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Small but effective lessons from a summer work term

Working at a law firm over the summer was a great experience, but it also carried many challenges. In reflecting on my time at the firm, there are three important takeaways that I would like to share as they can no doubt be applied to law school.

  1. Time management

    This is a skill that most students believe they have acquired and know they can improve, but it is never really put to the test. At one point in my life, I was attending school full time and working full time so I believed I had a pretty good handle on managing my time. I was incorrect.

    It was not until I had nine assignments in front of me that my ability to organize my time was tested. As the tasks were being assigned, I started to adjust my usual time management habits. In the past, I would complete the tasks in the order of assignment; however, with the varying deadlines and varying complexities of work involved, this did not suffice. I began to evaluate each assignment based on whether I knew how to complete it (id I know where to start? Was the research easy to locate?), how long I estimated it would take (a realistic estimate) and when it was due. In breaking down each assignment as it came to me, I then had a grasp on what was involved should the lawyer come asking for an update. It also made the list seem far less overwhelming and eliminated any surprises. Instead of seeing an impossible list of work, I had my workweek planned.

  2. Important conversations

    Working in a law firm was a new experience for me and, especially at the start, I was lost. Remember, lawyers recognize that you’re new so use this to your advantage. Ask questions — a lot of them. It is easy to think that lawyers are too busy to give their time to the students when in fact it is quite the opposite. Lawyers are happy to discuss the issues and like to know that you are heading in the right direction. After all, your efforts are helping them with their work and their clients and, simply, they are asking the questions because they don’t know the answers. Often, when I was stumped on a task, I found a quick, two-minute-long conversation with the lawyer to be the most efficient way to move forward and get to the answer. Furthermore, talking through the issues aloud can sometimes help clarify any confusion.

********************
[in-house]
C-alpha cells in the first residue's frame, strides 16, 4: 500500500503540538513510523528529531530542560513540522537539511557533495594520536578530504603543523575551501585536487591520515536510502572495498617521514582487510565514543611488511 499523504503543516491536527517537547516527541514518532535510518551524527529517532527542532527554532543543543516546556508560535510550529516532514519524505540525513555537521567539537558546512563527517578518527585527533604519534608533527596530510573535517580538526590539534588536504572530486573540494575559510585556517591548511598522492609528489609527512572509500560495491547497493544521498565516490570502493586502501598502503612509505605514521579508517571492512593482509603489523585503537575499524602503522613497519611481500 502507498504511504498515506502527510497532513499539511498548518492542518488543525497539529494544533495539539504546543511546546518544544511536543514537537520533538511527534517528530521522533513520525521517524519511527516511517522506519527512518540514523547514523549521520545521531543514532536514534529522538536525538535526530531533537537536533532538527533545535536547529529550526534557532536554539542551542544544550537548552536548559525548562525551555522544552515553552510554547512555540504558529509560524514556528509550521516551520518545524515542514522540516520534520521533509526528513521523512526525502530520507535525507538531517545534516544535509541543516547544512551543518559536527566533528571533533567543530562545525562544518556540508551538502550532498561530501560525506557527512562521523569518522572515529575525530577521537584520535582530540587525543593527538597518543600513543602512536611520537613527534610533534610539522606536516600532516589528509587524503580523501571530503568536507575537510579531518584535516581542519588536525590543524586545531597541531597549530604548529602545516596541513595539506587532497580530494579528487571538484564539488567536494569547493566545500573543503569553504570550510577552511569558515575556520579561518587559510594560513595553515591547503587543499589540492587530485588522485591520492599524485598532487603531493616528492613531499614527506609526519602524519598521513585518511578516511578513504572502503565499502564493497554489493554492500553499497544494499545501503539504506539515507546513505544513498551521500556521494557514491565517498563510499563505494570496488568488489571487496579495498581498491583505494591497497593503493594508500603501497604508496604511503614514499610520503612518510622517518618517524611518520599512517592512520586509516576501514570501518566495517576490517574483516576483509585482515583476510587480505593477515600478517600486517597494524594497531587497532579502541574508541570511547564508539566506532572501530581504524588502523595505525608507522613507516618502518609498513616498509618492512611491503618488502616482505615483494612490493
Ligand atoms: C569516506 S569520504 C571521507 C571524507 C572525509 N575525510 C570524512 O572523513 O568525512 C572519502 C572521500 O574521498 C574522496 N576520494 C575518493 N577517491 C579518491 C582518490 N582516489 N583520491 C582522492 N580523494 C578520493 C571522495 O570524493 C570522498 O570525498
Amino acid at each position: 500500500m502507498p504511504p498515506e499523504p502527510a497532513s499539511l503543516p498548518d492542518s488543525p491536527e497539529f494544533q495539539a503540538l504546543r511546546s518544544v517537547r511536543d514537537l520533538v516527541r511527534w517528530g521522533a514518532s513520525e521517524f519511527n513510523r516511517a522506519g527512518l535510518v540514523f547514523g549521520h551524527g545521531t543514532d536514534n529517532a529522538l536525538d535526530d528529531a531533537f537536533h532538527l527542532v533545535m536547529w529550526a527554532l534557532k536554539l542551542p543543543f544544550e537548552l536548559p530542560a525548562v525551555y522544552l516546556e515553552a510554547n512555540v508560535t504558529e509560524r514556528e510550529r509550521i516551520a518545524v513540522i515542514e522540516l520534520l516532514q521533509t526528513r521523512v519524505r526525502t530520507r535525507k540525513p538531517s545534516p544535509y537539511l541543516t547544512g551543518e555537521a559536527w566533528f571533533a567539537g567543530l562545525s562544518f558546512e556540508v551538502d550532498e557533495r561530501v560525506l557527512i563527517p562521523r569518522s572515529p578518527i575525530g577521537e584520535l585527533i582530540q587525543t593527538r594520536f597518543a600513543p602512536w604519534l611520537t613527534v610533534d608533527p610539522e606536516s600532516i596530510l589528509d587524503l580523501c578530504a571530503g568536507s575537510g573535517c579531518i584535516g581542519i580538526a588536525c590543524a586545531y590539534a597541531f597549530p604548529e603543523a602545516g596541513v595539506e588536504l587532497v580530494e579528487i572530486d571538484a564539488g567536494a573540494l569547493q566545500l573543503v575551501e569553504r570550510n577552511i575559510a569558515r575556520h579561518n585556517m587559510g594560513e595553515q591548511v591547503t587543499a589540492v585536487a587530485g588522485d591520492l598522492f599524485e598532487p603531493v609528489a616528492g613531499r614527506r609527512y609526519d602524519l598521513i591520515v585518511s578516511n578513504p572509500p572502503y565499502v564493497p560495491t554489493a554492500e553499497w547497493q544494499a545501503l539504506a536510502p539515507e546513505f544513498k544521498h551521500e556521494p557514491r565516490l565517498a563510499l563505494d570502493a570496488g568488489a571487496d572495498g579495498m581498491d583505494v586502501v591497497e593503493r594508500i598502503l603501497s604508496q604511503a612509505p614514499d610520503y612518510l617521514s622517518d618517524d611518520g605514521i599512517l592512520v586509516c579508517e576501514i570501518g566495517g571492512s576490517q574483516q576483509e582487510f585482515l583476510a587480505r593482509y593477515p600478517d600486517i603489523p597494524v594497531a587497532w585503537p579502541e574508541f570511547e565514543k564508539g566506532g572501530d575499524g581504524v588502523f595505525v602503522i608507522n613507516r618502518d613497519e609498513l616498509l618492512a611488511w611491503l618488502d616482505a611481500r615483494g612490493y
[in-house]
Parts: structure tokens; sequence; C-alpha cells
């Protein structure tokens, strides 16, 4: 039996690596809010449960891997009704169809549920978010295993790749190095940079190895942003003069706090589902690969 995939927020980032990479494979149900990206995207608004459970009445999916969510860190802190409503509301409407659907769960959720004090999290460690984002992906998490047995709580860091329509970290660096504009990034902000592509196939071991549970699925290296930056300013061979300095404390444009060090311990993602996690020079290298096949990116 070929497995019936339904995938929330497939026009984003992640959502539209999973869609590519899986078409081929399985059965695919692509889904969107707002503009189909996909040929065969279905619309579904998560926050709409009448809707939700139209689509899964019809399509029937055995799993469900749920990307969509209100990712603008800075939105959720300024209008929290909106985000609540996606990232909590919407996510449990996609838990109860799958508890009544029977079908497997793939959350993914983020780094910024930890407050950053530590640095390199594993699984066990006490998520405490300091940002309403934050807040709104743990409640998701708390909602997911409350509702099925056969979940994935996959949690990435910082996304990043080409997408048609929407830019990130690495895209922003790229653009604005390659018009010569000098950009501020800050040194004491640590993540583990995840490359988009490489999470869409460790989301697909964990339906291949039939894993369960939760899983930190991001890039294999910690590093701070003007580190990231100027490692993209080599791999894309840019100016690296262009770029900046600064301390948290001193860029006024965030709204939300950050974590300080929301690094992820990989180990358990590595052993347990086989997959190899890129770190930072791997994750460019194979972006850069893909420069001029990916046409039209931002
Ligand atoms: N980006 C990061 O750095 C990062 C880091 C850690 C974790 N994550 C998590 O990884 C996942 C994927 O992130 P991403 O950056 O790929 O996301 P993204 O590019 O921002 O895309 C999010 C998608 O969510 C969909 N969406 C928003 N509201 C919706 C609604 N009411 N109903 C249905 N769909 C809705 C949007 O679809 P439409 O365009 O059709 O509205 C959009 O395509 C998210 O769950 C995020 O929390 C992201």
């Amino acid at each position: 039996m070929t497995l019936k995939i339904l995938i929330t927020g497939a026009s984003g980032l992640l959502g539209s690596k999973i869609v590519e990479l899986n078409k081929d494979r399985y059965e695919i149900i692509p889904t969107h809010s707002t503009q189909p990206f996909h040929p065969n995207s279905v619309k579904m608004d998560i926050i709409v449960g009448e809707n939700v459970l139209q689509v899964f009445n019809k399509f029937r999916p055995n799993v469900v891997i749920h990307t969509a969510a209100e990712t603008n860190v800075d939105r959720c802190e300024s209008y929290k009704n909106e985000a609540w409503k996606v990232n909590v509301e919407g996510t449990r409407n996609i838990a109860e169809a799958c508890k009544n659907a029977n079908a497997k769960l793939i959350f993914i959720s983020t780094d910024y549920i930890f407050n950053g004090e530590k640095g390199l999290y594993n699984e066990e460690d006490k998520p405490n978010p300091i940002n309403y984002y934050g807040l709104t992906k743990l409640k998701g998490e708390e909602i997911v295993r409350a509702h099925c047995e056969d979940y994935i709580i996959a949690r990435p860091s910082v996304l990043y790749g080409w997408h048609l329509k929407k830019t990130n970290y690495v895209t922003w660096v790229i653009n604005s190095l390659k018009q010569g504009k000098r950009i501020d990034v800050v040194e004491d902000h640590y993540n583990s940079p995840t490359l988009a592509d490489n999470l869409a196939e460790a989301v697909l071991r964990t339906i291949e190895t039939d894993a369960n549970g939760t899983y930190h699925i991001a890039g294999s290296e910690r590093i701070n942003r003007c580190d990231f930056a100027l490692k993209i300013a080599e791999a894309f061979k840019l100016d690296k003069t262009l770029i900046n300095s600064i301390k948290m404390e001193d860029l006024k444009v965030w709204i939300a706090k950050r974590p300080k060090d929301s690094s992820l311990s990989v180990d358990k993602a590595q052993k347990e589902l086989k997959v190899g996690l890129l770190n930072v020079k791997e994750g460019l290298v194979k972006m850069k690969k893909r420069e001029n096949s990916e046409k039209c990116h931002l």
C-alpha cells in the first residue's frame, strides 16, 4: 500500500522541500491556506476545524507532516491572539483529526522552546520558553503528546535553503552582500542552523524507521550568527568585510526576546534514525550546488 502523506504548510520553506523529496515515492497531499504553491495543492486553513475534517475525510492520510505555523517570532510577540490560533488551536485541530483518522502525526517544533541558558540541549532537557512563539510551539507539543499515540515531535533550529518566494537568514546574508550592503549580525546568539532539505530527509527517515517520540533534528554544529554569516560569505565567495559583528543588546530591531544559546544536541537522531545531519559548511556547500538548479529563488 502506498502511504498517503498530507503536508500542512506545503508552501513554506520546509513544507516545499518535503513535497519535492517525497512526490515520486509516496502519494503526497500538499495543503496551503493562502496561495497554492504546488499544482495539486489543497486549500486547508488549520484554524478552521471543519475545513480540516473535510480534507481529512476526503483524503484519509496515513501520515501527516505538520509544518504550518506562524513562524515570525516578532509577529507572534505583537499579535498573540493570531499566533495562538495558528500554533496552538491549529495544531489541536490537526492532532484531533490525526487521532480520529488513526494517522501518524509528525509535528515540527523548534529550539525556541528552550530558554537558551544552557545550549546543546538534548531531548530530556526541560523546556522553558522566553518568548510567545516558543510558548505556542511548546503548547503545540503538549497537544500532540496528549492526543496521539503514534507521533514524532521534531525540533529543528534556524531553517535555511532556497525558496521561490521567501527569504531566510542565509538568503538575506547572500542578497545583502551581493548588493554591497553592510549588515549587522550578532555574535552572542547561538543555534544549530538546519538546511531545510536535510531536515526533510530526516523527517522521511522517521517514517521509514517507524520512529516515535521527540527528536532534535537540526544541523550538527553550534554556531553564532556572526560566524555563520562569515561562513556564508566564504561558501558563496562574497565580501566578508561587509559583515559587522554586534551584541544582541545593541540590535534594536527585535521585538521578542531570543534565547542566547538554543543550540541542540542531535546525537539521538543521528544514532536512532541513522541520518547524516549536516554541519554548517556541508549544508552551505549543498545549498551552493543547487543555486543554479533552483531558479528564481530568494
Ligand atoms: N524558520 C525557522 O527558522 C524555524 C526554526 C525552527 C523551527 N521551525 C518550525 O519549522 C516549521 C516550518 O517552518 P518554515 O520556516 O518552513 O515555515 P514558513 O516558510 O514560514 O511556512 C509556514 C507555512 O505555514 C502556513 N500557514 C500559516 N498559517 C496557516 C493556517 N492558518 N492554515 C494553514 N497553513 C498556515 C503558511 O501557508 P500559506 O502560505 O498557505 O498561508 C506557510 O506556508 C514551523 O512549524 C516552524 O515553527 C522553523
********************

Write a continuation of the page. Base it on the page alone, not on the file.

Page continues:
3. Read it over once, twice, three times

This third lesson seems too obvious, but it is crucial! If you know your work habits (and, likely, by the time you hit law school, you have an idea) you know that certain times of day may not be conducive for you to produce your best work. Do not submit anything you have not had the chance to read over at least once. I found that when I had managed my time effectively, I always planned some time to review anything the morning it was due. With fresh eyes on the screen, I could pick up small typos and unclear sentences. If there is time, try to read your work again once it has been printed. The smallest errors can go unnoticed on the screen, but on paper they are easy to spot. Even if you have answered the most intricate of legal questions, there is nothing more unprofessional or distracting than a memo with typos.

My summer at the law firm flew by. It was interesting, fun and eye-opening. I dabbled in areas of the law that I did not know existed. More importantly, I picked up new skills — and improved on skills that I thought I had mastered. It wasn’t always smooth sailing, but in recognizing my weaknesses and working to improve, I found myself becoming more and more efficient daily. I look forward to putting these improvements to work during the school year and again during articles.


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